It's kinda' chilly! Brrr.

I live in the mountains, ya know.  It's the time of year when it starts getting quite cold little by little.  Our house has a "no furnace till November" challenge.  If a blizzard comes we'll turn it in, but pretty much anything else won't warrant a change-of-plans here.  Why?  I can't really tell you...  I'm not certain.  Partially because I like the idea of allowing our bodies to move into the next season.  We must be a little chilly to recognize what's coming and I think internally, we expect it.  So, we let ourselves get a bit brisk.  Also, it's a good way to check what sweaters do and don't fit, who has enough socks for the winter, how everyone's stockpile of warm clothes is.  Even during the winter, we don't turn our furnace more than 62 degrees F so we need to keep our stuff in stock.  Currently, it's 59 in our house. Brr.  :-)  It's also a nice way to ring in the season with cuddling in front of the fireplace and embracing whatever kinda' lovin' comes next! ;-)  More than anything, I guess it's just a fun way to be in a little bit of denial that winter is really almost here.  Until we hear the furnace fire up, we can pretend it'll be 70 tomorrow (okay, Friday... but we'll make it!)

Have you ever thought of doing a furnace challenge?  Or, more so, an A/C challenge?  Tell me about it if you decide to join in the game.  If you've already turned your furnace on, it's okay.  Go turn it off and join us now.  Join the wintertime bandwagon and keep your furnace low all winter, too.  I'll touch back on that in several weeks.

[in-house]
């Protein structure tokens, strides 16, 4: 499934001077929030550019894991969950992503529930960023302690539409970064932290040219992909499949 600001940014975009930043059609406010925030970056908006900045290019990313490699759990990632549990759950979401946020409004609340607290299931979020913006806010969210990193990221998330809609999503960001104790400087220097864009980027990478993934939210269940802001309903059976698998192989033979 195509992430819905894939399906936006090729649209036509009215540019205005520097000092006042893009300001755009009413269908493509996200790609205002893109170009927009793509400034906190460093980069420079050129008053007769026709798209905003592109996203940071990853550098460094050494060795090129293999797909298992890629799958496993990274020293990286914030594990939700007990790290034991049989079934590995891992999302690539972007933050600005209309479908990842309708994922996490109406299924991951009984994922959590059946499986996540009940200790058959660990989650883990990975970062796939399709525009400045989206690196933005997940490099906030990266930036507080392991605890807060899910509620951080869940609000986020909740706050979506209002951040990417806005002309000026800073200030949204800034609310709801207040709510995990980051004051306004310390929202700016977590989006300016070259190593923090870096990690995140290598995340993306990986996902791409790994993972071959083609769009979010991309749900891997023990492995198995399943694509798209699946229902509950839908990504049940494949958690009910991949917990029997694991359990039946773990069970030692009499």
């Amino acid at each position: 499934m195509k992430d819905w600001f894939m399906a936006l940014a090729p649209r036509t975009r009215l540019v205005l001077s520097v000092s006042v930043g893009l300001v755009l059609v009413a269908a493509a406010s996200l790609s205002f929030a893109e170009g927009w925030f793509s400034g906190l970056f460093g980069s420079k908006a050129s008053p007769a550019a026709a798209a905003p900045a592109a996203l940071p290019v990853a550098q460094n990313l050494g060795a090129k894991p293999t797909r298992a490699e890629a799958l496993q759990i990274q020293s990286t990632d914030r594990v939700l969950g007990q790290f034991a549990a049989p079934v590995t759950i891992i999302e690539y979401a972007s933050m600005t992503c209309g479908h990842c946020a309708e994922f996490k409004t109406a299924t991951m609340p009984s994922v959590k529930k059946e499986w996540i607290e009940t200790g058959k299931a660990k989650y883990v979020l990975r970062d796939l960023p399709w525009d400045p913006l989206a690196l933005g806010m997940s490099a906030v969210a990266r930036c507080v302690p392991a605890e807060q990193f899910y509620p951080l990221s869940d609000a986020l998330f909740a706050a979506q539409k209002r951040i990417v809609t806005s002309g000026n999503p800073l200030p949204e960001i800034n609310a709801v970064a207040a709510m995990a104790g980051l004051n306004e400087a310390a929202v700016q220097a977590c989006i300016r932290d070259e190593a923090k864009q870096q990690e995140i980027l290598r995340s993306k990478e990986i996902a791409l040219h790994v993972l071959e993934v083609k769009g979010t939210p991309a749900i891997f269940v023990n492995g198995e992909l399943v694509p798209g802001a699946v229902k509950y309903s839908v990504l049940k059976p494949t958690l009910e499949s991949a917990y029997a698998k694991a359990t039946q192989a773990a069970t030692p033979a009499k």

Super-Great-Awesomely-Fun-Random-Neat Challenge for the CO Roots!!!!

I thought about it the other day and I'm so stoked!!!!!!!

We aren't going to be buying anything that's brand new (other than groceries, supplements, and the like) through the month of November.  If all goes well (which that is the goal) we'll continue this new way of shopping indefinitely.  You see... I was thinking the other day what big consumers we are.  Any of you who know us know that we are pretty modest folks.  We prefer it that way (aside from gizmos and gadgets).  Even with our modest ways of living, we buy a lot of stuff brand new that we don't actually need to buy brand new.  Can you imagine how many dishes are thrown away every day?  How many dishes are made in factories(not in America, either of course, but that's as far into politics as I'll get right now) every day?  How many bras are thrown out?  How many dog leashes?  Candles?  HAIR BANDS?????